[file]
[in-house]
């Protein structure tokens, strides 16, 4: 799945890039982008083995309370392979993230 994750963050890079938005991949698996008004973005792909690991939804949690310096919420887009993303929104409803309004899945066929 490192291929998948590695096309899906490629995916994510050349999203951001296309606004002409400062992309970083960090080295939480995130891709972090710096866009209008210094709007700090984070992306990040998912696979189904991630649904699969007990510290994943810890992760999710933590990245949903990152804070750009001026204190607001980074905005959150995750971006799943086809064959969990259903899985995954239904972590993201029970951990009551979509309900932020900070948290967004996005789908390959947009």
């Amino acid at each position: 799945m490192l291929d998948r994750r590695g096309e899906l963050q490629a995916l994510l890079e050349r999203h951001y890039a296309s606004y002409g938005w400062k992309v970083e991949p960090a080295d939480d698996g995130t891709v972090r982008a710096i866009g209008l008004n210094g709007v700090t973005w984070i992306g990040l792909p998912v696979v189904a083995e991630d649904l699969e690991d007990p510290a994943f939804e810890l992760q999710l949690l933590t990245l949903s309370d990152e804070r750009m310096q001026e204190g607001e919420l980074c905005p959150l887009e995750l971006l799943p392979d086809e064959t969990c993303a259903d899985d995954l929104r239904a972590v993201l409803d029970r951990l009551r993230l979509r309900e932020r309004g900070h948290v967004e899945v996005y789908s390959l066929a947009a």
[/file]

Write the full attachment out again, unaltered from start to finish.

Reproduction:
[in-house]
């Protein structure tokens, strides 16, 4: 799945890039982008083995309370392979993230 994750963050890079938005991949698996008004973005792909690991939804949690310096919420887009993303929104409803309004899945066929 490192291929998948590695096309899906490629995916994510050349999203951001296309606004002409400062992309970083960090080295939480995130891709972090710096866009209008210094709007700090984070992306990040998912696979189904991630649904699969007990510290994943810890992760999710933590990245949903990152804070750009001026204190607001980074905005959150995750971006799943086809064959969990259903899985995954239904972590993201029970951990009551979509309900932020900070948290967004996005789908390959947009």
């Amino acid at each position: 799945m490192l291929d998948r994750r590695g096309e899906l963050q490629a995916l994510l890079e050349r999203h951001y890039a296309s606004y002409g938005w400062k992309v970083e991949p960090a080295d939480d698996g995130t891709v972090r982008a710096i866009g209008l008004n210094g709007v700090t973005w984070i992306g990040l792909p998912v696979v189904a083995e991630d649904l699969e690991d007990p510290a994943f939804e810890l992760q999710l949690l933590t990245l949903s309370d990152e804070r750009m310096q001026e204190g607001e919420l980074c905005p959150l887009e995750l971006l799943p392979d086809e064959t969990c993303a259903d899985d995954l929104r239904a972590v993201l409803d029970r951990l009551r993230l979509r309900e932020r309004g900070h948290v967004e899945v996005y789908s390959l066929a947009a």